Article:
Americans for Tax Reform has joined Property Rights Alliance in a letter to the chief negotiators of the North American Free Trade Agreement to call for stronger IP protections and a commitment to free trade in a reworked agreement. The letter highlights the important role that free trade plays in the development of the countries in the NAFTA bloc. It also details the how IP has transformed NAFTA’s modern economies, along with why these protections must be updated.


The full text of the letter is below:


Americans for Tax Reform and Property Rights Alliance call upon the negotiating teams to reaffirm a commitment to free trade and strengthen the intellectual property provisions in a reworked North American Free Trade Agreement. Since NAFTA was enacted in 1994, the global economy has changed drastically. Capital moves more freely across borders, technology is more advanced, and barriers to trade around the world have declined significantly. A reworked NAFTA agreement must reaffirm a commitment to the principle of free trade, while also having updated IP protections to protect content creators’ rights in the highly digital economy of the 21st century. We have previously called for this in a September 2017 international coalition letter in partnership with Canadian and Mexican advocacy groups.
Withdrawing from NAFTA would have a disastrous effect on the American economy. Studies have shown that if NAFTA was terminated, the U.S. could expect to lose 1.8 million jobs, with U.S. production declining by $120 billion. With a reaffirmed commitment to free trade, the parties can focus on more niche issues, including the protection of intellectual property rights.
The overwhelming majority of trade between the NAFTA partners is in IP-intensive industries. This includes chemicals, software, pharmaceuticals, and creative works such as movies and music. IP-intensive products have been a main driver of growth for the NAFTA bloc. This is why it is imperative that NAFTA provisions are updated to ensure stronger protection of intellectual property rights. One key goal for US negotiators should be ensuring 12 years of data exclusivity for biologics, which require immense capital investments, long-term research commitments, and then must go through stringent regulatory approval processes before reaching consumers in the various markets.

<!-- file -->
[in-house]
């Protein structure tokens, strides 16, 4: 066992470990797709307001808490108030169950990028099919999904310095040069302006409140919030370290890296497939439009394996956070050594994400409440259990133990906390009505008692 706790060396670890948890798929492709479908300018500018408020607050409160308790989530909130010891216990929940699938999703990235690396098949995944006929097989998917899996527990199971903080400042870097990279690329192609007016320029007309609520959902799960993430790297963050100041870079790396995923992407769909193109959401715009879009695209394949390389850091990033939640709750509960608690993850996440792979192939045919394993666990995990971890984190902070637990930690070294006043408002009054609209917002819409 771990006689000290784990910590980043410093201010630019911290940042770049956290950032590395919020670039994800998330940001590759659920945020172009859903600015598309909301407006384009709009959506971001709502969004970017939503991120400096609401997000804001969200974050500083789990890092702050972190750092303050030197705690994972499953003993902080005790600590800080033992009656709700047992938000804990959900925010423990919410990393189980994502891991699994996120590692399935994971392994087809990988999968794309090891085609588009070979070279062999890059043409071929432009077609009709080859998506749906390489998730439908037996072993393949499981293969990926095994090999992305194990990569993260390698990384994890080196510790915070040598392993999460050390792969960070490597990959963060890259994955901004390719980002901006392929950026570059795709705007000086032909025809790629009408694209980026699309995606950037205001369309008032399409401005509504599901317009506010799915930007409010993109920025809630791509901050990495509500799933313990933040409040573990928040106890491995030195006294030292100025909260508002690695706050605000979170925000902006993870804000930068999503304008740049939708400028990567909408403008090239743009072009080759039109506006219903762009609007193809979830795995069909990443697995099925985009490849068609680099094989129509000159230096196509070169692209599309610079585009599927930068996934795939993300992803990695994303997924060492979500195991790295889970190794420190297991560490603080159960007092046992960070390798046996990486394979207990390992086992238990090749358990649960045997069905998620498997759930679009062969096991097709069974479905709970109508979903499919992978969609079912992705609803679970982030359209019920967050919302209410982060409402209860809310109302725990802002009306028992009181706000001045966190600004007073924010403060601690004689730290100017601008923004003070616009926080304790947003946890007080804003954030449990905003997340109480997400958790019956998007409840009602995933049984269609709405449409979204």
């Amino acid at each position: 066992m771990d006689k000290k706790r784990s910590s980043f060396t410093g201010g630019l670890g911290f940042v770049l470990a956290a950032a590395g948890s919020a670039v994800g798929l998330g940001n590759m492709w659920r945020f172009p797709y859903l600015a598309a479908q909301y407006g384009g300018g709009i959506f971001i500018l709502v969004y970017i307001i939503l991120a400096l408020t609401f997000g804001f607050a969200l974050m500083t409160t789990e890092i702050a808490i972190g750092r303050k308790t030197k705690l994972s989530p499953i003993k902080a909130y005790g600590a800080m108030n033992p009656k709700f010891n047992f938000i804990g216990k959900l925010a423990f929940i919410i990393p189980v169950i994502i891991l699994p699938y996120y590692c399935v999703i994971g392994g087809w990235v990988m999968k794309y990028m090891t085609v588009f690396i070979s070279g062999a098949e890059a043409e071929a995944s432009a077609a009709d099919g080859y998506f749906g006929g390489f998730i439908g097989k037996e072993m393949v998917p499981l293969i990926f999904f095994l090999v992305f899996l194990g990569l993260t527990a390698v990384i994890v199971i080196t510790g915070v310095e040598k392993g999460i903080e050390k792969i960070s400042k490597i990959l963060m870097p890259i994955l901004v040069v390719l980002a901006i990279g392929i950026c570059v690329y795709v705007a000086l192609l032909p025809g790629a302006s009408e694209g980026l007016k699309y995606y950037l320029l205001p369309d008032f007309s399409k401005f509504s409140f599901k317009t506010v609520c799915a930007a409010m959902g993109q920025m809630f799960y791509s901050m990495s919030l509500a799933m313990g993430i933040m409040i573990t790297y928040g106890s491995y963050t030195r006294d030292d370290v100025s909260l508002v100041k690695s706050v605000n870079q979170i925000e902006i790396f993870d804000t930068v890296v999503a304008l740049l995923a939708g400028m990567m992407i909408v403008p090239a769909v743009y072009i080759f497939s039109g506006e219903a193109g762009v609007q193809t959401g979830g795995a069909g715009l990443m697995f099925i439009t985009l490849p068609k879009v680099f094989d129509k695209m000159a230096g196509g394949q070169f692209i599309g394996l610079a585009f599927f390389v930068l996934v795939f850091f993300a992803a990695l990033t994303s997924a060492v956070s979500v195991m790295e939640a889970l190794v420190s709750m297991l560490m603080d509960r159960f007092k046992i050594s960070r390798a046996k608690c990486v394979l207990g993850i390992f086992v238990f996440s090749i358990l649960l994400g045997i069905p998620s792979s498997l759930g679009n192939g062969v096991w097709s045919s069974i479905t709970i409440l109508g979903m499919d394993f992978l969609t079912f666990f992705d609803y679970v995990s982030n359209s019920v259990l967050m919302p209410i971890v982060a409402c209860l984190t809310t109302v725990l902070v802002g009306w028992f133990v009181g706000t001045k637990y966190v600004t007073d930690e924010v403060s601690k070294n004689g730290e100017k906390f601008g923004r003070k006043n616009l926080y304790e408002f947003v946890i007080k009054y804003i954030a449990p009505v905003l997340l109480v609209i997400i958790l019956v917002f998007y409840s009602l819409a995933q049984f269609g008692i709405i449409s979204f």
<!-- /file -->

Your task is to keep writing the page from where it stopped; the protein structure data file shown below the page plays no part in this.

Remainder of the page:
However, IP rights are currently being abused by the United States’ NAFTA partners. Mexico is currently the 2nd largest market for the illicit recording of films. In 2017, 81 American films were illegally recorded in Mexican theaters. This robs creators of the right to disseminate their works how they wish, and of potential revenues from the film being shared.
In Canada, innovative medicines are undervalued and there is longer time before reimbursement for these medicines compared to others. This stifles research & development in the pharmaceutical industry and blocks Canadians’ access to life-saving medicines.
A reworked NAFTA should adapt IP protections to the modern economy and reinforce strong intellectual property rights. Robust intellectual property protections will advance free and competitive markets by removing government from the marketplace, and leaving decisions to be made between buyers and sellers. This will allow innovators and creators to devise business models that best serve consumers, foster competition, and benefit the economy as a whole, without worrying about their works being infringed or illegally distributed. 
Including strong IP protections in a reworked NAFTA will be beneficial to all parties. Harmonized IP standards will put all countries on a level playing field, allowing content creators to be certain about the protection of their product when it is traded in a foreign market. This protection will encourage innovation within NAFTA countries and international trade in IP-intensive products.
We call on the negotiators to reaffirm a commitment to free trade, and strengthen IP protections in a reworked NAFTA. Economies that promote free trade and protect the rights of content creators and entrepreneurs perform better economically than those that do not protect rights. Continuing to promote free trade and the protection of intellectual property rights is essential for North American innovation, entrepreneurship, and economic growth.